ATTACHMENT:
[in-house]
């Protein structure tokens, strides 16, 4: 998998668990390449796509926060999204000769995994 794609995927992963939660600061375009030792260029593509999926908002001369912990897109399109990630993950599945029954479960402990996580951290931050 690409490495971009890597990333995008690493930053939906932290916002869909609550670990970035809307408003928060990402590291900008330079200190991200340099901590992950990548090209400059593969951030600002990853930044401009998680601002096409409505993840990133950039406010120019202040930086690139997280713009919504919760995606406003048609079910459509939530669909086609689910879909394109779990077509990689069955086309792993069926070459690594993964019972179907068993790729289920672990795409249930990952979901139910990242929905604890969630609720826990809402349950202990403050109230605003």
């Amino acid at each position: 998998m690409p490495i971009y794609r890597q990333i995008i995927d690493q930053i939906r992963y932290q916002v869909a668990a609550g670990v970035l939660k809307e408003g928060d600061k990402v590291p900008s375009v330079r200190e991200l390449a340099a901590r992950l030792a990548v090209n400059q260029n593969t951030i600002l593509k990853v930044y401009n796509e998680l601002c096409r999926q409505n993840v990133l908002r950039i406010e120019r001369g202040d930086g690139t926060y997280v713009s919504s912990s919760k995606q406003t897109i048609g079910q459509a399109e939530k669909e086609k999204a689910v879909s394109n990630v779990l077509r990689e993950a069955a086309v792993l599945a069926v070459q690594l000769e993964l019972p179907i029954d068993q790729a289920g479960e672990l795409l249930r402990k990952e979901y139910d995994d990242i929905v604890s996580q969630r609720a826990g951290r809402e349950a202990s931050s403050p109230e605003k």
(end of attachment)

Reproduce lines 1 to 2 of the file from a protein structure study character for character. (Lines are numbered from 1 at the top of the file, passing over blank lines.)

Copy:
[in-house]
């Protein structure tokens, strides 16, 4: 998998668990390449796509926060999204000769995994 794609995927992963939660600061375009030792260029593509999926908002001369912990897109399109990630993950599945029954479960402990996580951290931050 690409490495971009890597990333995008690493930053939906932290916002869909609550670990970035809307408003928060990402590291900008330079200190991200340099901590992950990548090209400059593969951030600002990853930044401009998680601002096409409505993840990133950039406010120019202040930086690139997280713009919504919760995606406003048609079910459509939530669909086609689910879909394109779990077509990689069955086309792993069926070459690594993964019972179907068993790729289920672990795409249930990952979901139910990242929905604890969630609720826990809402349950202990403050109230605003």